But generally speaking, it can be challenging for DWBI developers to easily integrate these Agile practices into the development cycle.

My experience has been that it is possible to self-organize, test-first, generate user stories and develop from a backlog in 30-day iterations with working solutions at the end of each iteration in the DWBI world. There is, however, a specific persona in these projects whose job becomes more challenging, as opposed to easier, with Agile, that is not found as much in other software engineering projects. That is the role of the data modeler.

In large and highly-integrated data warehouse solutions, the data modeler is especially important, as you will likely benefit from a canonical model with Web Services integration and contract-first approaches. This can make the reality of a highly-flexible 30-day iteration approach difficult for a role whose intent is to keep things locked-down and with a scope that is quite larger. Certainly much larger than what can be accomplished in 30 days.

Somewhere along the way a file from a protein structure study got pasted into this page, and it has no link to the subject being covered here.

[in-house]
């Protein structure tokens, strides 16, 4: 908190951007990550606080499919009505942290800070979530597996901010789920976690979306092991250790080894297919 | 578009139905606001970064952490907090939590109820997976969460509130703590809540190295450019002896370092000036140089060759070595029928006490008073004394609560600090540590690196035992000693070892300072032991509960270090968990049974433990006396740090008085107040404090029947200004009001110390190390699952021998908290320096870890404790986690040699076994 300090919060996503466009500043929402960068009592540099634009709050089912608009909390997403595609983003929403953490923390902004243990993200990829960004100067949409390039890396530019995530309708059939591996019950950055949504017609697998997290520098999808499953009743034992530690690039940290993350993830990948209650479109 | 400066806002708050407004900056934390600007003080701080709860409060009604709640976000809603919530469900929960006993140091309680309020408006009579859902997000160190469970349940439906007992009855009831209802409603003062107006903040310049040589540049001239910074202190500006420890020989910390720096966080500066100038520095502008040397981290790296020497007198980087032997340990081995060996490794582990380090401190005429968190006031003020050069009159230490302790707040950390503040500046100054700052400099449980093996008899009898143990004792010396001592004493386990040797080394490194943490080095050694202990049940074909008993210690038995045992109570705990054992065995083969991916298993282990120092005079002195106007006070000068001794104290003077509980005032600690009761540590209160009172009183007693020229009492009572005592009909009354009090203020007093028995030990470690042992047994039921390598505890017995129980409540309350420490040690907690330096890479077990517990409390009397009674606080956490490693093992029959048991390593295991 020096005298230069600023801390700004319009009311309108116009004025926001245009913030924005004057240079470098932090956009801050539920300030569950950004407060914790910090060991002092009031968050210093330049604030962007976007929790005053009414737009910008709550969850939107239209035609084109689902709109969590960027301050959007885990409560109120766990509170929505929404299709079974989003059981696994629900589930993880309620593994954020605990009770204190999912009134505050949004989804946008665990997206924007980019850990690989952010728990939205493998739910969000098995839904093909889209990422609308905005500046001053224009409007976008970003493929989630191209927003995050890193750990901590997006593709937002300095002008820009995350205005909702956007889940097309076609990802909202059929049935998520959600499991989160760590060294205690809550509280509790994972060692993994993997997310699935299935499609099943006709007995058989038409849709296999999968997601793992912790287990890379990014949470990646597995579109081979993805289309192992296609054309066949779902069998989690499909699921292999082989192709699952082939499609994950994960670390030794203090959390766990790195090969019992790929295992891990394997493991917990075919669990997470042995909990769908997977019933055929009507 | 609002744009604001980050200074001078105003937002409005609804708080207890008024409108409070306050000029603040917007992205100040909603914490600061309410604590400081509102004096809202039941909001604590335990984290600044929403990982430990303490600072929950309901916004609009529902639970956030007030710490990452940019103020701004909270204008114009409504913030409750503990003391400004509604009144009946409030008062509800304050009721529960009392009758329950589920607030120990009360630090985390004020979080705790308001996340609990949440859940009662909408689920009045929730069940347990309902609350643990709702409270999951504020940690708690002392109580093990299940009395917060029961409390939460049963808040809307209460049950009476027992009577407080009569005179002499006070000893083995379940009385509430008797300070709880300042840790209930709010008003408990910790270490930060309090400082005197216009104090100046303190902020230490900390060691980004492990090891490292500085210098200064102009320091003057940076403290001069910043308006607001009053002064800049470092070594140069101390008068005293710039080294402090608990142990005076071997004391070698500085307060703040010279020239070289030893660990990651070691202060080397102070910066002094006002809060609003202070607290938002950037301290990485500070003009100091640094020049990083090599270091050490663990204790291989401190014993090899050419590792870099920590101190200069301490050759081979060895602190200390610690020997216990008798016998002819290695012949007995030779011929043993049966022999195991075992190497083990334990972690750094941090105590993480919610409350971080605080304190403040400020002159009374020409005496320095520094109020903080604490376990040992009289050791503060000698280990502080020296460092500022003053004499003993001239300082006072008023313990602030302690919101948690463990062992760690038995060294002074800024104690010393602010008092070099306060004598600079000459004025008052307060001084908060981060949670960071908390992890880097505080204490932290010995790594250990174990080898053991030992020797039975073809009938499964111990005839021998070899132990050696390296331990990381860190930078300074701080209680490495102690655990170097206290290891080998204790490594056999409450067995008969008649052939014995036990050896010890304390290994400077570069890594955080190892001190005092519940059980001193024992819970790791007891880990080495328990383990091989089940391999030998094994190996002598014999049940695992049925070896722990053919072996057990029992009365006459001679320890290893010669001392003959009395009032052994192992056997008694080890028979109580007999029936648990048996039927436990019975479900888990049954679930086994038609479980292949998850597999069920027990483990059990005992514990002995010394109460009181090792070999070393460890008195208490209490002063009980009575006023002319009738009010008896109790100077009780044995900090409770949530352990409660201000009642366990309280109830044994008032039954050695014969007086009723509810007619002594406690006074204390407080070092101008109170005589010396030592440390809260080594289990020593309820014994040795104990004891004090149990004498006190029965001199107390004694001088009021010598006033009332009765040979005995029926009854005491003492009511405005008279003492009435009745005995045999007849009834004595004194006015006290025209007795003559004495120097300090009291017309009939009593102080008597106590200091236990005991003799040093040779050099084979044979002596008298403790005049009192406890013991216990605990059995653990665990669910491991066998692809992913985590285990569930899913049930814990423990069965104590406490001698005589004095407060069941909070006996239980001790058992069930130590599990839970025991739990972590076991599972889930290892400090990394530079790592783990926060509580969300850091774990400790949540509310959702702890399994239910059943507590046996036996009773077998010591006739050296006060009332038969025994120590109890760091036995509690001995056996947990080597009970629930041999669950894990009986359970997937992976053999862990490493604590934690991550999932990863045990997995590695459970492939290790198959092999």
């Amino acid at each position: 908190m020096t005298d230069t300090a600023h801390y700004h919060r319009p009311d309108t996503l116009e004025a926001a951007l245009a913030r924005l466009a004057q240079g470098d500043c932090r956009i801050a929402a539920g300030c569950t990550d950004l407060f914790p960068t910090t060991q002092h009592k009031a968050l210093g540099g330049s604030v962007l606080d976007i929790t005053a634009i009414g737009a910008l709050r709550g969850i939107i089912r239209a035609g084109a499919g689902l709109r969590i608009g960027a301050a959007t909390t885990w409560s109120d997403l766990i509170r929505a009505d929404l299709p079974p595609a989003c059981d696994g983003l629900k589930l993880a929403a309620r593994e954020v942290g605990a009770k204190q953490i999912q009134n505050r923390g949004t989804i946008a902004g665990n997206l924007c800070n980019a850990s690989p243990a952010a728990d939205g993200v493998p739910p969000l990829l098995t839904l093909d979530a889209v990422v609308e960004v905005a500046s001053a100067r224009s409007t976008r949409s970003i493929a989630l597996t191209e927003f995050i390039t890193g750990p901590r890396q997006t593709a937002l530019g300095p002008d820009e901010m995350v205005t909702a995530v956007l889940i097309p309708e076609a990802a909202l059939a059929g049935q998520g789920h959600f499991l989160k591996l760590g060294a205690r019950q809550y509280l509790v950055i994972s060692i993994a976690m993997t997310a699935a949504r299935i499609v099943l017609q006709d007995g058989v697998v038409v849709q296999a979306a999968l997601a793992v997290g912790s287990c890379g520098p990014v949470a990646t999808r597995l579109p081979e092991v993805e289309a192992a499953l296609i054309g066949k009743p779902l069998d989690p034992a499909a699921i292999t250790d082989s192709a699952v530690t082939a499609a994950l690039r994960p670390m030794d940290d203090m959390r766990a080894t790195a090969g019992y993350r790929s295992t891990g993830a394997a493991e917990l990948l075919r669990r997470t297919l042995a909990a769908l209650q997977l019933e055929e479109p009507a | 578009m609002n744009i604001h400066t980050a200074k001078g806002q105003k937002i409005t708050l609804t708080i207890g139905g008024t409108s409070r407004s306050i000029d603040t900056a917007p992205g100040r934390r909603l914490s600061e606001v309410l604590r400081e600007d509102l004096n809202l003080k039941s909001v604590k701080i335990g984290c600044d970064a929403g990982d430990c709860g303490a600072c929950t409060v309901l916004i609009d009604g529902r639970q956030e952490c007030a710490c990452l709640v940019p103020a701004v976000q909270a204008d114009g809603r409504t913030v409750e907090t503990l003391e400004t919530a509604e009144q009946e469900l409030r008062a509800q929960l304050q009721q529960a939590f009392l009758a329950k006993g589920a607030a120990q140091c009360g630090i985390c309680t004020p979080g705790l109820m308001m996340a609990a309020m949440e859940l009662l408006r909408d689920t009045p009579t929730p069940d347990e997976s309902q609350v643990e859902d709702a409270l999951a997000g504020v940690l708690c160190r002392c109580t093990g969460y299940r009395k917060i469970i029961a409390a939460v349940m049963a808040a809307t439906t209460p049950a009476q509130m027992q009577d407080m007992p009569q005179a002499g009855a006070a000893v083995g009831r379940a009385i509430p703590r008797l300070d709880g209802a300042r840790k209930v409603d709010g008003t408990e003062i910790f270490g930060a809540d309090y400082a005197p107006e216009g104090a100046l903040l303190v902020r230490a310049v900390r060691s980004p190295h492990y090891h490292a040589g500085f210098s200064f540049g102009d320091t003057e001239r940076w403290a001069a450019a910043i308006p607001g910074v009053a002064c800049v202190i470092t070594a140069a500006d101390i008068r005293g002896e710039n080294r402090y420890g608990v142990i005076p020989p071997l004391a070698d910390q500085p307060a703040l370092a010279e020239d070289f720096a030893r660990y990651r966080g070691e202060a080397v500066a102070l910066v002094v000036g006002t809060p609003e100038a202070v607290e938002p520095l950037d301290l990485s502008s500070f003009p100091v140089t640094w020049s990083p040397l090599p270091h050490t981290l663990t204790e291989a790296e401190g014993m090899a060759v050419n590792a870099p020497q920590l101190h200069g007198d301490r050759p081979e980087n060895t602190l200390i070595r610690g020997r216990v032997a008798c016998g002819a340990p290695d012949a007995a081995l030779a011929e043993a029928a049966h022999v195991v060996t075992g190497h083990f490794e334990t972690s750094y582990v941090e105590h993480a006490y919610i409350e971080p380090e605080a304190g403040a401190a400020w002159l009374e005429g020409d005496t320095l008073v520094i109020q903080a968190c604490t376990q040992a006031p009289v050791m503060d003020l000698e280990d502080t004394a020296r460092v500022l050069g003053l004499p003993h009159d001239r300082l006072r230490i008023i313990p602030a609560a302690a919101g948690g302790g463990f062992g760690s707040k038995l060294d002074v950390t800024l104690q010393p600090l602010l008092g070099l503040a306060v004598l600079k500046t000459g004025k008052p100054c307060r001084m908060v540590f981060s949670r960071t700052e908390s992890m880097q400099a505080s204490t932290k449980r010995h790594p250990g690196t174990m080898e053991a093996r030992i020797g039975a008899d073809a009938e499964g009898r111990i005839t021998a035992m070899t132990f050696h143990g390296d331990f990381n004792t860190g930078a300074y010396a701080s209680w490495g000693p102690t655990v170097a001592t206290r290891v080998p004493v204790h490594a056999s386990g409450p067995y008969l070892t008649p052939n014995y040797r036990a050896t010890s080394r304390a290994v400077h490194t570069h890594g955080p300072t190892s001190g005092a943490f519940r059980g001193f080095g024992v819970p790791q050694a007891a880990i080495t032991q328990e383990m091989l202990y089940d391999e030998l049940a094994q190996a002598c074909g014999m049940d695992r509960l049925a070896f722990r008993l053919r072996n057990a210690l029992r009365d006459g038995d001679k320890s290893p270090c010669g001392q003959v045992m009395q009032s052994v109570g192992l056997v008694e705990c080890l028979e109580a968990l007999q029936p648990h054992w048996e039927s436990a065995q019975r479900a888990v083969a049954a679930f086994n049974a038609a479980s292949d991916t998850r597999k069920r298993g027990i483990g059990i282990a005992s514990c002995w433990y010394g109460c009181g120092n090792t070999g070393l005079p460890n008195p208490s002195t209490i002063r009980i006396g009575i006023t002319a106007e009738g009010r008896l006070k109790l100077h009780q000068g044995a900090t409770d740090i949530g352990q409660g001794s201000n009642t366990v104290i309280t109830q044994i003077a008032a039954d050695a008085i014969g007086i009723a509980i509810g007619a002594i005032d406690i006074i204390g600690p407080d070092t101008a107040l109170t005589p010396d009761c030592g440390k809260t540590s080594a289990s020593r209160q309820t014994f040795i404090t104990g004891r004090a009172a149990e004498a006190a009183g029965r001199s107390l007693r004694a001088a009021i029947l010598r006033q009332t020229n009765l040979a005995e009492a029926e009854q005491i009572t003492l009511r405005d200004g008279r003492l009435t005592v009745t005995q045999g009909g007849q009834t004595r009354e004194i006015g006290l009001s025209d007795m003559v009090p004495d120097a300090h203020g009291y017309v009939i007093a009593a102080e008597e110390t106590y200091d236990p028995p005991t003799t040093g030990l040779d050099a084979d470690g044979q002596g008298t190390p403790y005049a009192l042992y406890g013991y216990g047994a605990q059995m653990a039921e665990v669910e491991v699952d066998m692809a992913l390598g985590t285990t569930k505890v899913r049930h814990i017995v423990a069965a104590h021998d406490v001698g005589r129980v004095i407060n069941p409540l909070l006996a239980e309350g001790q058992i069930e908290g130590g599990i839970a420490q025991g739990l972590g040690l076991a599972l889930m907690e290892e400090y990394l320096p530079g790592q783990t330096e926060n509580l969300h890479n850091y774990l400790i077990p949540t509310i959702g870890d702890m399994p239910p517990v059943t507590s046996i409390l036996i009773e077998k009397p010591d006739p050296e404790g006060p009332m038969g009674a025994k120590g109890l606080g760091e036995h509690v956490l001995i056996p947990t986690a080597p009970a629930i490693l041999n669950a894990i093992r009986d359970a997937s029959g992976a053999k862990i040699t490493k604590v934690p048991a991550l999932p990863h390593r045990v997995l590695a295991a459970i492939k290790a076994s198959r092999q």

Therefore, the approach that we took was to plan a separate set of data modeling sprints that were devised from a backlog coming from user stories that were developed before Sprint Zero even began on the DW project. Within 3 months, we had the model defined such that services, analytics, UX and other areas of the solution could work against a solid set of interfaces. Those Sprints also gave us the opportunity to test and prove-out the model before moving forward by using prototype mock-up reports that used completely auto-generated data in the databases.

So, that’s a starting point for your journey into Agile Analytics from my perspective. I’ve worked on a number of very large DWBI projects where we chose to organize in Agile Scrum teams and it has worked very effectively. There were a number of growing pains, as in each case, many of the team members were new to the approach. I’ll keep posting here and sharing my experiences and lessons learned to help you on your way to successful data warehouse business intelligence projects!

Br, Mark

Next up … Use Cases & Agile Analytics

4 Sep

Just wanted to put out a placeholder for the blog so that you will have a good understanding of the primary use cases for which I work with Big Data.

Also, building Big Data Analytics with an Agile development team will be a key focus.

Stay tuned …

cbailiss